“It was great fun to play. I can’t remember the last time I played for Högaborg,” Larsson said to the Aftonbladet daily after the game.
Larsson, who made his name at Scottish side Celtic before short spells in the twilight of his career at Barcelona and Manchester United, turned out for the Swedish fourth tier club in order to ease a striker injury crisis.
The 41-year-old local lad, who serves as assistant trainer, came on with seven minutes remaining of the tie against Tenhult which ended with a 4-2 win for Högaborg.
While the veteran goal-poacher’s impact on the play was limited, Larsson’s appearance was enough to grab the attention of the international press, with UK newspapers The Guardian and The Daily Mail both penning write ups.
The news even extended beyond the English-speaking world with newspapers in Hungary, Belgium, Indonesia and Vietnam picking up the story, according to Aftonbladet.
The match is however unlikely to signify more than an interesting anecdote in Larsson’s prestigious sporting career, with the former Swedish captain explaining to the newspaper that further appearances are unlikely.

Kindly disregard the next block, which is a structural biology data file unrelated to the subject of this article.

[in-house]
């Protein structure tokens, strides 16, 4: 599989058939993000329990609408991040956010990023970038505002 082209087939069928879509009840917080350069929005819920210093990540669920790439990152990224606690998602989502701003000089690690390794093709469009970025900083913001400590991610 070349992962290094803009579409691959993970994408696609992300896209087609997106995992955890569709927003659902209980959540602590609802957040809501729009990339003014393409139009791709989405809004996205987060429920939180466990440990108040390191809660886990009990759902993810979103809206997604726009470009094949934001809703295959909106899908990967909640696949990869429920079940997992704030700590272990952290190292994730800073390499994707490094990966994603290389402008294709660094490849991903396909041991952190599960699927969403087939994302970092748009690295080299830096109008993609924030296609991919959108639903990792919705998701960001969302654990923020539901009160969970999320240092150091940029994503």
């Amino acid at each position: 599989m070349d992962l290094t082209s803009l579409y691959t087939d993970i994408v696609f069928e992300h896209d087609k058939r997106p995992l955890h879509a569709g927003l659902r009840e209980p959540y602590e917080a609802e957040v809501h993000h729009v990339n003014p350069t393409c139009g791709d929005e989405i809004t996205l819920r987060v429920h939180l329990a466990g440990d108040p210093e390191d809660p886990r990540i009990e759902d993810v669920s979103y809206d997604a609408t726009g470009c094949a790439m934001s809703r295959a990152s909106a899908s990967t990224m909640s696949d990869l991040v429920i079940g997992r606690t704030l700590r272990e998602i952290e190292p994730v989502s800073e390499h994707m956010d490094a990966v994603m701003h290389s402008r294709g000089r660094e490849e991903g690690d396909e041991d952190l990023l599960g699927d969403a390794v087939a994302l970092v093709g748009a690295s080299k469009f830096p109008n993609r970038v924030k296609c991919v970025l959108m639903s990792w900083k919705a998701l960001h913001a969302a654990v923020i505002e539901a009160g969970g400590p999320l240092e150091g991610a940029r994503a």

Aside from helping his team out of a bind, the match completes the circle for Larsson who had long expressed an ambition to finish his career where it all began.
Larsson spent his youth career at Högaborg before playing 64 times for the first team, registering 23 goals.
He moved on to local giants Helsingborg, where his 50 goals in 56 appearances was enough to attract the attention of Dutch team Feyenoord.
Larsson moved on to Glasgow in 1997 and spent seven years with Celtic before short spells with Barcelona, where he notably came off the bench to help the Catalans to win the Champions League in 2006.
While Henrik plans to return to the dugout, the family name will however remain on the teamsheet for the immediate future as son Jordan is a member of the Högaborg first team squad.
Peter Vinthagen Simpson